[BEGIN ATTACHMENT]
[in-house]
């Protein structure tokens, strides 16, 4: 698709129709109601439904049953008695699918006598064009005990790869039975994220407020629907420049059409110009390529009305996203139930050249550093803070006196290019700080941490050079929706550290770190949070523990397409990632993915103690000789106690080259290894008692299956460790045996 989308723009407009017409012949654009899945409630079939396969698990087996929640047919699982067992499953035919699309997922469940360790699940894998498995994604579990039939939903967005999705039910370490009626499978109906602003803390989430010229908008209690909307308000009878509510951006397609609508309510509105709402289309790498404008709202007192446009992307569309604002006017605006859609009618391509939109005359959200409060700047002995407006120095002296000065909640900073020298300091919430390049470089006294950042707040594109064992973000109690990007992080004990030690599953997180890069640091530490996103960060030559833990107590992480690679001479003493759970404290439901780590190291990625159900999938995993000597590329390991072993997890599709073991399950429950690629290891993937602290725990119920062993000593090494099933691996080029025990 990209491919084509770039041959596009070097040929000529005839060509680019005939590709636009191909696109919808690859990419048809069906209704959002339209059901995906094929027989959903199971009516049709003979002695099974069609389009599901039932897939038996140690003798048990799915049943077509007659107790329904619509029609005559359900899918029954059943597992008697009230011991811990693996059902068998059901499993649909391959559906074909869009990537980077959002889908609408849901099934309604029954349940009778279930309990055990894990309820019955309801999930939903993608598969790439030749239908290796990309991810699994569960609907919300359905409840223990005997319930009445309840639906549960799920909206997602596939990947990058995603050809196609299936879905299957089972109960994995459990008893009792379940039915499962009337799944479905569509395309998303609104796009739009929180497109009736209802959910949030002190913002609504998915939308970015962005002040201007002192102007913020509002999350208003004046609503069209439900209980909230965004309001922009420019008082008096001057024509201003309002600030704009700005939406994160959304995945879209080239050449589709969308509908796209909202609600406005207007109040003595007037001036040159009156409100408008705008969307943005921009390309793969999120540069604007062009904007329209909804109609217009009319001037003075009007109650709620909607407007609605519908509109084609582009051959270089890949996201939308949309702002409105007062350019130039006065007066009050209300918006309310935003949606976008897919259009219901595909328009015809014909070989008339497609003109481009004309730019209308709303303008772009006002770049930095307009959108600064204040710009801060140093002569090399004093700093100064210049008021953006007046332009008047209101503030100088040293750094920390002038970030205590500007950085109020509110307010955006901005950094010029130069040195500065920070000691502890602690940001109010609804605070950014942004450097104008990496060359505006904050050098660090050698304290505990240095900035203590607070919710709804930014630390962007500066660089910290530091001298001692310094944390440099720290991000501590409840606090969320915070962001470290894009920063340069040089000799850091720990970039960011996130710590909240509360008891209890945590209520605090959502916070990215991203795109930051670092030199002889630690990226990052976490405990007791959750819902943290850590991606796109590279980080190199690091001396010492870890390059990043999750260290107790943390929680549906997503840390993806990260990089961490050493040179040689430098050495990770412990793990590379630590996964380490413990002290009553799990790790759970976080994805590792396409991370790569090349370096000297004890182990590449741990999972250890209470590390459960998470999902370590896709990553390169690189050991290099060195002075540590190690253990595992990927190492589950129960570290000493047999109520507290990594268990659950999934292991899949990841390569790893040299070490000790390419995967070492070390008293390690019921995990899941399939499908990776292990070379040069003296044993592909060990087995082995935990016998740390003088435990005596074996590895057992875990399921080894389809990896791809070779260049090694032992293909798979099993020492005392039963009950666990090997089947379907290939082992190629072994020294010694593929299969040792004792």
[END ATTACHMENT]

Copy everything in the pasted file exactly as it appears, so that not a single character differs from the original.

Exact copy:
[in-house]
């Protein structure tokens, strides 16, 4: 698709129709109601439904049953008695699918006598064009005990790869039975994220407020629907420049059409110009390529009305996203139930050249550093803070006196290019700080941490050079929706550290770190949070523990397409990632993915103690000789106690080259290894008692299956460790045996 989308723009407009017409012949654009899945409630079939396969698990087996929640047919699982067992499953035919699309997922469940360790699940894998498995994604579990039939939903967005999705039910370490009626499978109906602003803390989430010229908008209690909307308000009878509510951006397609609508309510509105709402289309790498404008709202007192446009992307569309604002006017605006859609009618391509939109005359959200409060700047002995407006120095002296000065909640900073020298300091919430390049470089006294950042707040594109064992973000109690990007992080004990030690599953997180890069640091530490996103960060030559833990107590992480690679001479003493759970404290439901780590190291990625159900999938995993000597590329390991072993997890599709073991399950429950690629290891993937602290725990119920062993000593090494099933691996080029025990 990209491919084509770039041959596009070097040929000529005839060509680019005939590709636009191909696109919808690859990419048809069906209704959002339209059901995906094929027989959903199971009516049709003979002695099974069609389009599901039932897939038996140690003798048990799915049943077509007659107790329904619509029609005559359900899918029954059943597992008697009230011991811990693996059902068998059901499993649909391959559906074909869009990537980077959002889908609408849901099934309604029954349940009778279930309990055990894990309820019955309801999930939903993608598969790439030749239908290796990309991810699994569960609907919300359905409840223990005997319930009445309840639906549960799920909206997602596939990947990058995603050809196609299936879905299957089972109960994995459990008893009792379940039915499962009337799944479905569509395309998303609104796009739009929180497109009736209802959910949030002190913002609504998915939308970015962005002040201007002192102007913020509002999350208003004046609503069209439900209980909230965004309001922009420019008082008096001057024509201003309002600030704009700005939406994160959304995945879209080239050449589709969308509908796209909202609600406005207007109040003595007037001036040159009156409100408008705008969307943005921009390309793969999120540069604007062009904007329209909804109609217009009319001037003075009007109650709620909607407007609605519908509109084609582009051959270089890949996201939308949309702002409105007062350019130039006065007066009050209300918006309310935003949606976008897919259009219901595909328009015809014909070989008339497609003109481009004309730019209308709303303008772009006002770049930095307009959108600064204040710009801060140093002569090399004093700093100064210049008021953006007046332009008047209101503030100088040293750094920390002038970030205590500007950085109020509110307010955006901005950094010029130069040195500065920070000691502890602690940001109010609804605070950014942004450097104008990496060359505006904050050098660090050698304290505990240095900035203590607070919710709804930014630390962007500066660089910290530091001298001692310094944390440099720290991000501590409840606090969320915070962001470290894009920063340069040089000799850091720990970039960011996130710590909240509360008891209890945590209520605090959502916070990215991203795109930051670092030199002889630690990226990052976490405990007791959750819902943290850590991606796109590279980080190199690091001396010492870890390059990043999750260290107790943390929680549906997503840390993806990260990089961490050493040179040689430098050495990770412990793990590379630590996964380490413990002290009553799990790790759970976080994805590792396409991370790569090349370096000297004890182990590449741990999972250890209470590390459960998470999902370590896709990553390169690189050991290099060195002075540590190690253990595992990927190492589950129960570290000493047999109520507290990594268990659950999934292991899949990841390569790893040299070490000790390419995967070492070390008293390690019921995990899941399939499908990776292990070379040069003296044993592909060990087995082995935990016998740390003088435990005596074996590895057992875990399921080894389809990896791809070779260049090694032992293909798979099993020492005392039963009950666990090997089947379907290939082992190629072994020294010694593929299969040792004792």